Intel's XMM 7360. Image credit: Intel.
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Regular readers of my columns are quite aware of my frustration with Intel's execution in the world cellular modems and smartphone applications processors. Even as rumors swirl that the chip giant's struggling modem business is set to reel in a big fish in the form of as much as 40% of the modem spots in the upcoming Apple iPhone, I remain skeptical of such a win for what I believe to be good technical reasons.
Nevertheless, despite this frustration and skepticism, I cannot help but view recent comments around this potential win from analyst Chris Danely as, frankly, unfair.
Danely thinks that this will contribute nothing to earnings per share
According to Danely, this business "would contribute zero [earnings per share] due to 0% or worse operating margins."
I just can't see his reasoning here.
Intel has already sunk the research and development dollars associated with brining to life its XMM 7360 (the modem that Apple would use if it were to choose an Intel part) and has indicated that it will continue to invest in a modem roadmap. There is likely to be minimal additional/special investment on the modem technology front associated with a potential Apple iPhone win.
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Since the vast majority of the research and development spending on Intel's modems has already been spent and would likely have been spent with or without Apple, it doesn't make sense to say this would not contribute to earnings per share.
In fact, the only realistic scenario in which I could see this product having a "zero" contribution to earnings per share would be if Intel is handing the modems over to Apple virtually at manufacturing cost. Given Intel's big focus on trying to improve the profitability of its mobile efforts, "giving modems away" doesn't seem to fit in with the company's current strategy.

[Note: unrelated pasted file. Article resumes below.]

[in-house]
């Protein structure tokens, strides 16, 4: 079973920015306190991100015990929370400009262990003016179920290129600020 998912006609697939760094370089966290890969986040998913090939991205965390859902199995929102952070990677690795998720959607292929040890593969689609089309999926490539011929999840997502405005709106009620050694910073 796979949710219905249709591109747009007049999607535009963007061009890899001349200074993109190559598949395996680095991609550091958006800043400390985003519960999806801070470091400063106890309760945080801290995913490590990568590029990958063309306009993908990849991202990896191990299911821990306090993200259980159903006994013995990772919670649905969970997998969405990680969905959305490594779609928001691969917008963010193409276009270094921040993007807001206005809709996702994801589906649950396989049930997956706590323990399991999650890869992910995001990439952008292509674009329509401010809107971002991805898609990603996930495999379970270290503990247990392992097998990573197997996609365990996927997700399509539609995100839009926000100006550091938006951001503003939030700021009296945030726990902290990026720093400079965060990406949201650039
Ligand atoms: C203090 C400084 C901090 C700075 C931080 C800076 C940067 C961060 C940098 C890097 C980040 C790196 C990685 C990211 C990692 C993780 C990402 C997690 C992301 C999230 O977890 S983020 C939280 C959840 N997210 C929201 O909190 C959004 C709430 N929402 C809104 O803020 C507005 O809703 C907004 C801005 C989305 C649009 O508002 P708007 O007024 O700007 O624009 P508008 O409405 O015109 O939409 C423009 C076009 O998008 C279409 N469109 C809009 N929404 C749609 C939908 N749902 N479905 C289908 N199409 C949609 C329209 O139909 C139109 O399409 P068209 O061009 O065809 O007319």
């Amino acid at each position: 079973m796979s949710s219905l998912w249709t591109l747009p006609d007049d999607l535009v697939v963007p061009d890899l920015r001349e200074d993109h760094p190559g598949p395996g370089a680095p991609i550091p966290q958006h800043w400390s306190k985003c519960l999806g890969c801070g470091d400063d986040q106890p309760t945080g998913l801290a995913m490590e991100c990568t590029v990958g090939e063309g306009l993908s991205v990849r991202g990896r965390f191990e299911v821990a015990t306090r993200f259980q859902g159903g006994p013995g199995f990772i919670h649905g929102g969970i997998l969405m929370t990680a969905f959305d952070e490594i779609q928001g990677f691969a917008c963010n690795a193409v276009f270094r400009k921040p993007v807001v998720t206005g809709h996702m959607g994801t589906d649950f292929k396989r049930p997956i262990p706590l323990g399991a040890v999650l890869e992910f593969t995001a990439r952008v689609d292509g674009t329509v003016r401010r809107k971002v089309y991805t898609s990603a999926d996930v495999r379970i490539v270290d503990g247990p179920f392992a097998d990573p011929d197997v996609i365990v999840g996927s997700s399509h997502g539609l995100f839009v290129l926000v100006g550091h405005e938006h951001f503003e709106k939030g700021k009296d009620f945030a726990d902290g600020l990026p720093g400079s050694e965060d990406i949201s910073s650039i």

I continue to believe that if Intel wins this deal, I expect it to be accretive to gross profit and ultimately to net income.
Danely's argument around foundry seems strange
In the same note, Danely apparently claims that Intel would be better served trying to penetrate the mobile/wireless market via foundry. On the surface, this seems reasonable, but in reality this is a strategy that is unlikely to work.
The major foundries -- TSMC and Samsung -- are already shipping superior products than what Intel has managed to build on its own manufacturing processes for the smartphone and tablet markets.
To be quite blunt, Intel does not have a track record as a third party foundry. Intel ended up outright buying its highest-profile foundry customer which, as we've recently learned, has seen significant delays in completing the design of its first Intel-built FPGA.
Until investors see a lucrative, high-volume foundry win for Intel, it doesn't seem prudent to assume that Intel could just waltz in and easily win foundry business. Even former Intel foundry Chief Sunit Rikhi indicated in an interview with Semiconductor Engineering that having compelling technology gets the chipmaker seats at the discussion table but doesn't necessarily mean that it will "walk away with contracts."
We'll see how this plays out
I'm not convinced that Intel has even won the iPhone 7 and look forward to tear-downs to see whether it won the spot or not. However, if Intel has won, I am confident that it will be positive -- even if just slightly -- for the chip-maker, not negative or neutral.
The article Refuting an Unfair View of Intel Corp.s Potential Apple Inc. iPhone Win originally appeared on Fool.com.
Ashraf Eassa owns shares of Intel. The Motley Fool owns shares of and recommends Apple. The Motley Fool recommends Intel. Try any of our Foolish newsletter services free for 30 days. We Fools may not all hold the same opinions, but we all believe that considering a diverse range of insights makes us better investors. The Motley Fool has a disclosure policy.
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